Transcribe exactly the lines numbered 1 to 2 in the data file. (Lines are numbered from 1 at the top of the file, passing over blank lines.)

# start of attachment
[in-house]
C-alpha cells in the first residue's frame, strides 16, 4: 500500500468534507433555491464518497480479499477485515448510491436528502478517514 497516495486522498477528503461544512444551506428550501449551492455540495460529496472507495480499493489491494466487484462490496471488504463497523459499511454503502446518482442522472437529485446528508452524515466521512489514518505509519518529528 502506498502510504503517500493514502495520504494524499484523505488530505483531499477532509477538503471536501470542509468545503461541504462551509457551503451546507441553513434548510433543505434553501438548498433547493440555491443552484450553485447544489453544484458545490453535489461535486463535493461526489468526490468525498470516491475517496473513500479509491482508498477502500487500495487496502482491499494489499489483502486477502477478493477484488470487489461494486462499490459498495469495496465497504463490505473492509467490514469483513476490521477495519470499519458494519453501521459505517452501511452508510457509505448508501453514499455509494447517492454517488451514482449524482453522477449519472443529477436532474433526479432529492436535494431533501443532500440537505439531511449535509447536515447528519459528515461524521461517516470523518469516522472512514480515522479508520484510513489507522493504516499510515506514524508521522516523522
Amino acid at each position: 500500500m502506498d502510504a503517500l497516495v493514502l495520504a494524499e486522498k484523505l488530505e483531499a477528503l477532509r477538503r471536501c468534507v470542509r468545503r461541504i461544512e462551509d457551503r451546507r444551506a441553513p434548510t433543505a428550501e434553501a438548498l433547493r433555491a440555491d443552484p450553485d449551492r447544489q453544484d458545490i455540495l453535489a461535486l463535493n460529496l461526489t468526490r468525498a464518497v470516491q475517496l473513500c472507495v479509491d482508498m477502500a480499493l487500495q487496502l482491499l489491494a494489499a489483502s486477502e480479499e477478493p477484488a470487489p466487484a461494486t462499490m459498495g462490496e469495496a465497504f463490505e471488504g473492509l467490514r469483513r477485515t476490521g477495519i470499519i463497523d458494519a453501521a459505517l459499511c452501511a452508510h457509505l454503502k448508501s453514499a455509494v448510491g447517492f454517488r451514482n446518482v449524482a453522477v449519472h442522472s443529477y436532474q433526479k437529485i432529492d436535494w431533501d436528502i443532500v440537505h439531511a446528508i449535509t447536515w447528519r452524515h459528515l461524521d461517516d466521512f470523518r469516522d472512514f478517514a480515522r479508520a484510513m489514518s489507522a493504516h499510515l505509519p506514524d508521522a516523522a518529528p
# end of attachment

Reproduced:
[in-house]
C-alpha cells in the first residue's frame, strides 16, 4: 500500500468534507433555491464518497480479499477485515448510491436528502478517514 497516495486522498477528503461544512444551506428550501449551492455540495460529496472507495480499493489491494466487484462490496471488504463497523459499511454503502446518482442522472437529485446528508452524515466521512489514518505509519518529528 502506498502510504503517500493514502495520504494524499484523505488530505483531499477532509477538503471536501470542509468545503461541504462551509457551503451546507441553513434548510433543505434553501438548498433547493440555491443552484450553485447544489453544484458545490453535489461535486463535493461526489468526490468525498470516491475517496473513500479509491482508498477502500487500495487496502482491499494489499489483502486477502477478493477484488470487489461494486462499490459498495469495496465497504463490505473492509467490514469483513476490521477495519470499519458494519453501521459505517452501511452508510457509505448508501453514499455509494447517492454517488451514482449524482453522477449519472443529477436532474433526479432529492436535494431533501443532500440537505439531511449535509447536515447528519459528515461524521461517516470523518469516522472512514480515522479508520484510513489507522493504516499510515506514524508521522516523522